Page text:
The spelling for an 11th chord is this:
1 3 5 b7 9 11
So a C11 is: C E G Bb D F
Look familiar? It should. Bb D F is a Bb major chord.
Look at this D11: D F# A C E G. Whoa, it has a C chord on top!
An 11th chord is a major chord with another major chord, named 1 step lower, on top of it. You could call a C11 “Bb over C” and a lot of musicians would understand that. I don’t know how this relates to guitar (I never learned 11ths on guitar), but it’s pretty interesting, don’t you think? Partials that work for a C11 are:
- C (low voicing C E G)
- C7 (low voicing C E G b7)
- C9 (C E G Bb D)
- C7sus4 (wide voicing C G Bb F)
- Em7b5 (half-diminished E G Bb D)
- Em7b5b9 (E G Bb D F)
- Gm (G Bb D)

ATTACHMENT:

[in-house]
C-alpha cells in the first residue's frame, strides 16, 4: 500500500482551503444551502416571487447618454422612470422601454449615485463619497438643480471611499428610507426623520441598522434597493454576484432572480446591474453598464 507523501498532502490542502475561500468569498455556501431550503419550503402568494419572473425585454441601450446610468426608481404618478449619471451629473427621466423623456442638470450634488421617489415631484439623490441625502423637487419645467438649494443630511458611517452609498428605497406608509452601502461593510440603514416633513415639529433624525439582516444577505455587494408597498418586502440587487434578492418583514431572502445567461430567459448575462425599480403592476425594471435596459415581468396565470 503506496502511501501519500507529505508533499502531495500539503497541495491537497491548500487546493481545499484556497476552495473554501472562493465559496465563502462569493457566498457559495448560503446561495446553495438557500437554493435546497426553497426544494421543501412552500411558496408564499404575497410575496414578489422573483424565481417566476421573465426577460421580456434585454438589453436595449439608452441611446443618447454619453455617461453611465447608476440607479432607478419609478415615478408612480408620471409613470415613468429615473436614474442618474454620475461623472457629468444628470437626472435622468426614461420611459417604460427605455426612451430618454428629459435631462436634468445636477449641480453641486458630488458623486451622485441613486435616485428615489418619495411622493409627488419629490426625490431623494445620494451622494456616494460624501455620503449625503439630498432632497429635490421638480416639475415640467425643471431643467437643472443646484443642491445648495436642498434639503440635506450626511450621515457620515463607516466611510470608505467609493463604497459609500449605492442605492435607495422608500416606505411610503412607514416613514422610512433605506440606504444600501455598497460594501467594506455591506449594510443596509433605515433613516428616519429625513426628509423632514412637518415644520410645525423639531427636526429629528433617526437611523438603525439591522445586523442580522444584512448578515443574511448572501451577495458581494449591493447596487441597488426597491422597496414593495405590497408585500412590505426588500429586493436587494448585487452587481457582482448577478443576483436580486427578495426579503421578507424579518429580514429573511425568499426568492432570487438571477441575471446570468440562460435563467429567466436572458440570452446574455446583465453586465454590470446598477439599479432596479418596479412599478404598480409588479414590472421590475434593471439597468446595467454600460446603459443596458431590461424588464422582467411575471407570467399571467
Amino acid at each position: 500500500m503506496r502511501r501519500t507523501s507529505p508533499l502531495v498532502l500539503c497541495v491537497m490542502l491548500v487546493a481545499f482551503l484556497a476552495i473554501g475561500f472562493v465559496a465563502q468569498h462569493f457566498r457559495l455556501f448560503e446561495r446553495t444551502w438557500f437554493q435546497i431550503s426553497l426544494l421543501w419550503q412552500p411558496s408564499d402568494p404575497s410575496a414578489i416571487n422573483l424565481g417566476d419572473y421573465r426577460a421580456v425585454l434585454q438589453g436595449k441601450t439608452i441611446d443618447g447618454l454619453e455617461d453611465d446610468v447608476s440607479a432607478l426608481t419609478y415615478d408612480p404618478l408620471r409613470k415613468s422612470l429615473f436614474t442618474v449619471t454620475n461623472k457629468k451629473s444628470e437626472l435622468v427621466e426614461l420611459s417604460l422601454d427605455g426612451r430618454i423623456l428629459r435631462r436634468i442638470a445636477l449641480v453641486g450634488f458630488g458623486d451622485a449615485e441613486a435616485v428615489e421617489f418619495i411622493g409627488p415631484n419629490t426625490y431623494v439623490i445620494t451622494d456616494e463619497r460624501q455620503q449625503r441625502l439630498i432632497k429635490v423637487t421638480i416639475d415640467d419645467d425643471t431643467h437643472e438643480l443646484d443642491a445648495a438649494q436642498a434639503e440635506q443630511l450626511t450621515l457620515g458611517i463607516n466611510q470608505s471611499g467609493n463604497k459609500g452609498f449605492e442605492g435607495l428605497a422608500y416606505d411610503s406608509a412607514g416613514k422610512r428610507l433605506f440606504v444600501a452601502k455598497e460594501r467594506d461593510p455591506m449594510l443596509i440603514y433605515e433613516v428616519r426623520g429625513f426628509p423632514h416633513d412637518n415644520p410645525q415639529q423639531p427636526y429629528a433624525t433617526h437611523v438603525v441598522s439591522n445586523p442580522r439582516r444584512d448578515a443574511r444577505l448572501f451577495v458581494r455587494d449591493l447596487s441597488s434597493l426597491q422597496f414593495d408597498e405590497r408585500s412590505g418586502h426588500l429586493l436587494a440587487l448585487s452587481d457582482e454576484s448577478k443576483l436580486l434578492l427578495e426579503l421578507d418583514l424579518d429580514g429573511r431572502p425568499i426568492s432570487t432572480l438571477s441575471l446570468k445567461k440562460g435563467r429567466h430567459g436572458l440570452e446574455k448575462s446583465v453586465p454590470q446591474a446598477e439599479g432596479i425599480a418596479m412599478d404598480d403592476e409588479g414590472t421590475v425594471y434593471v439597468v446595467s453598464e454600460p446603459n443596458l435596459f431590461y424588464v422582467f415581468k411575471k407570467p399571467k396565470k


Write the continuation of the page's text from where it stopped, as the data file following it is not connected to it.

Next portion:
- Gm7 (high voicing G Bb D F)
- Bb6 (same notes as Gm7)
- Bb major (high voicing Bb D F)
Look at the notes as a 6-note scale: C D E F G Bb C. The only thing you have to watch out for in arranging an 11th chord is that you don’t place the 3rd (E) and 11th (F) in the same octave. Other than that, any combination of those notes can work as a partial of the chord for comping purposes.
Also remember that it’s a dominant chord – meaning it has a b7 and resolves to a 4th above. So C11 in our example will usually be followed by an F of some sort, and a G11 (F over G) would resolve to a C. If the 11th chord doesn’t resolve up a 4th, it’s a clue that your chart might be wrong. If a C11 is resolving to A or Am, for example, it’s probably a Em7b5. This makes little difference on guitar, but it drives bass players crazy because C is the wrong bass note.